Friday, October 20, 2006

Ask a Cuban-American

Dear Cuban-American,

Why are foreign cultures--Hispanics in particular--so afraid of American "annexionism", yet when they come to another country--say America, for sake of argument--they bring their "culture" with them (The very culture they're allegedly fleeing), to the point of "conquering" the land without firing a shot. It's hard to find a single English-speaker in Florida or California anymore! And in Texas, Wal-Mart, of all places--symbol of America's obsession with hugeness--has ZERO English-speaking employees! What happened to the idea of immigrants assimilating themselves to their new surroundings? Or is that a hopelessly out-of-date idea from another century?

Dear Yanqui,

You didn't ask a question there, but several related ones. I'll break down my answer into tasty bite-sized morsels (not necessarily in order) for simplicity's sake.

1. Annexation. (In my best Andy Rooney voice) Did you ever wonder how we came to be such a great big country, from sea to shining sea, when we started out as 13 little states on the Atlantic coast? Well it's because of annexation. The United States acquired most of its territory through war and through purchases. Notice I'm not judging the actions, they were accepted means at the time. But still, whether the land was purchased or conquered, the people that were living there at the time suddenly found themselves to be citizens of a new country. While the successors of those people are probably very happy that this happened, I'm sure that at the time it was a little disconcerting, as would be for you today. Cuban nationalists, like liberator José Martí had real reasons to fear annexation, after all the same war that liberated Cuba from Spain saw Puerto Rico become an American territory. And remember that Florida was a Spanish colony for longer than it has been an American state. Today, Latin American politicians, particulary ultranationalist ones (as fidel castro tries to portray himself) use this historically-seeded fear of annexation as a cornerstone of their rhetoric. But the fear is unfounded. Times have changed and the U.S. will not be waging any wars of territorial conquest any time soon.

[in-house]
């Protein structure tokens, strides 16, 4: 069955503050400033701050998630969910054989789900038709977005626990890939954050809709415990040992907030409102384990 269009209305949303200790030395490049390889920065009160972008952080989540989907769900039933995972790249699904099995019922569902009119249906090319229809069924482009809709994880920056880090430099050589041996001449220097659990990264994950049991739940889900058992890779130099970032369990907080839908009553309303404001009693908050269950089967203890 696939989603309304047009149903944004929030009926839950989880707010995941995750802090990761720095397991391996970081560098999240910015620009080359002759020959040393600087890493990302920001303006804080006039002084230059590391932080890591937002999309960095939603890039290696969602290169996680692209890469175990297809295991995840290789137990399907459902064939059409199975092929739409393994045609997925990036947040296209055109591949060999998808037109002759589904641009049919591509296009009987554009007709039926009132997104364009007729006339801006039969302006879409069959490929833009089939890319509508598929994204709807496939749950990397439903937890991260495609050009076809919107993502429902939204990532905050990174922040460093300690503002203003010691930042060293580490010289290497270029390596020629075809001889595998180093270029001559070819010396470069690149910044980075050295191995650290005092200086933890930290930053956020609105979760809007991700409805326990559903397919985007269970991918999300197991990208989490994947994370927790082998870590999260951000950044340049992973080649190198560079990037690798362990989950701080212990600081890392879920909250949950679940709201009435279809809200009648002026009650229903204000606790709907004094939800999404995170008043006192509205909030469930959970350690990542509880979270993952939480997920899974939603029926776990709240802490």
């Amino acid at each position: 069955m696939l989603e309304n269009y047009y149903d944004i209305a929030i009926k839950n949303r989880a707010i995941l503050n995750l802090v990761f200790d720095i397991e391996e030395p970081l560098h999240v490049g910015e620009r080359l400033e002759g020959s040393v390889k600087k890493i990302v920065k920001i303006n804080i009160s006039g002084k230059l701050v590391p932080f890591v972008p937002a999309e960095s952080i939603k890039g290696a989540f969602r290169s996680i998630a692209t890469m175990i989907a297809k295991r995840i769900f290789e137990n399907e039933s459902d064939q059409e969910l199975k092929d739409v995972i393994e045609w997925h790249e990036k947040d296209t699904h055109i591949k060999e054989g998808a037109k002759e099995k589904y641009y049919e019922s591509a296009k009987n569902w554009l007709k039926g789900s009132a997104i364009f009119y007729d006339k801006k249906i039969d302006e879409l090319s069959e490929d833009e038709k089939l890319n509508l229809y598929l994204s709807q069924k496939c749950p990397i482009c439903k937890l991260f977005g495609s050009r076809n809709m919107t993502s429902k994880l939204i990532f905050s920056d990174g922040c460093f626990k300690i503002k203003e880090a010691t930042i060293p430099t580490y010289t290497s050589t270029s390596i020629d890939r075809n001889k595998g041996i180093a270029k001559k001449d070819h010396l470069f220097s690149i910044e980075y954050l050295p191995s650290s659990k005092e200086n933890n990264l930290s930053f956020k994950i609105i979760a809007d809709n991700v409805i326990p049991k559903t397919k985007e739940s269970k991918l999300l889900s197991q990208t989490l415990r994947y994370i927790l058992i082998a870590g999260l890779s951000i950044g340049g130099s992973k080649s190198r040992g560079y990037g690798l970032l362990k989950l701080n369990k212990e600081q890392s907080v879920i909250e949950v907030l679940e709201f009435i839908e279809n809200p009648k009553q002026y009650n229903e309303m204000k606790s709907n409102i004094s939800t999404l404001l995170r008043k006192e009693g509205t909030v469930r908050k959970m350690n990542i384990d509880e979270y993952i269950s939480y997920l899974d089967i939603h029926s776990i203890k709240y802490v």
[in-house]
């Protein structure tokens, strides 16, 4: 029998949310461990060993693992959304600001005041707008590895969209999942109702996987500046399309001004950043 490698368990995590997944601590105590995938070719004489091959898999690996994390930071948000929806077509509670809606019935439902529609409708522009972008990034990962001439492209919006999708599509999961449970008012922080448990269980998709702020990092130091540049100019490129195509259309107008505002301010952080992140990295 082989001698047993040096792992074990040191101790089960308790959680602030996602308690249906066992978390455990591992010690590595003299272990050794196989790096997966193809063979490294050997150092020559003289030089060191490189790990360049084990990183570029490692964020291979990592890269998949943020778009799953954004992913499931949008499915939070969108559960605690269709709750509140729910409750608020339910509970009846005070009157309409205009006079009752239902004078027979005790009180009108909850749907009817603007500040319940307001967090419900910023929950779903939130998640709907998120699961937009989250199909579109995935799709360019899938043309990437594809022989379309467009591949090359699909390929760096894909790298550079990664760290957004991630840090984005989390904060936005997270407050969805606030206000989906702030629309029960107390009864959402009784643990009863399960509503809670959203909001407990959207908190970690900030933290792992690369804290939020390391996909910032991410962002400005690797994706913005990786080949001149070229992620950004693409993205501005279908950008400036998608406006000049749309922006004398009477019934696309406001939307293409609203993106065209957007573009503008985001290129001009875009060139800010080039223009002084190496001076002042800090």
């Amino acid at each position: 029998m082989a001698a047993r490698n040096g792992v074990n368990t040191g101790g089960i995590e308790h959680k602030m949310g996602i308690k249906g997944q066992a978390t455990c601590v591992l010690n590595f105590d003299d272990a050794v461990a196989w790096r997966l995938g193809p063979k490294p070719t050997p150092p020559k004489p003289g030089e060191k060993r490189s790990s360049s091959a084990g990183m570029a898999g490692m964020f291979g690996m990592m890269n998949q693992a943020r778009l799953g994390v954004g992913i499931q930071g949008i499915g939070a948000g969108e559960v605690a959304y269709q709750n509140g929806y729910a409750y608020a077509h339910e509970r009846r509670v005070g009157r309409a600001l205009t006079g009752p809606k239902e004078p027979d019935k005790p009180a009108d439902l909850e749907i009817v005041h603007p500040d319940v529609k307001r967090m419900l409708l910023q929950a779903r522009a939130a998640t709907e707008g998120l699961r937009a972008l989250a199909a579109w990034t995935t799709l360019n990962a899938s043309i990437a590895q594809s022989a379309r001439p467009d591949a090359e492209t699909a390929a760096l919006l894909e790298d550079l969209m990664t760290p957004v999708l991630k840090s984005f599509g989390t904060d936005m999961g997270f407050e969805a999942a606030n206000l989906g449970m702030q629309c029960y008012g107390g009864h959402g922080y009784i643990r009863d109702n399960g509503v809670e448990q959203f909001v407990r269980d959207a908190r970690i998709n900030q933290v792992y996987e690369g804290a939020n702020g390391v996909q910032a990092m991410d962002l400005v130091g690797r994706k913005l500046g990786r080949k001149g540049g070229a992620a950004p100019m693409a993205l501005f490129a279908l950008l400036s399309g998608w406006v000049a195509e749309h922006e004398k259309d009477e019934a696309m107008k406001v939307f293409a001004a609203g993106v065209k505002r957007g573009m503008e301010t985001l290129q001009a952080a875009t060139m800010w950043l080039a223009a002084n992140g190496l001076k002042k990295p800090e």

2. You put the word culture in quotation marks. I take it then, that you don't believe Hispanics have authentic culture only some faux facsimile of culture. I won't harp on the ignorance of that sentiment (if that's the way you feel) but I will say that it's not culture that that Hispanic immigrants wish to flee from. It's political corruption and economic problems they are leaving behind. They come to The United States wanting the same things all of our forefathers wanted: self-determination and freedom, you know, a little something called the American Dream. I don't understand exactly how a human being is supposed to shed his culture at the border. Is that some new super-fast sociological process that I'm not aware of? Enter this booth a dirty culture-less Mexican and exit as an erudite, red, white and blue American?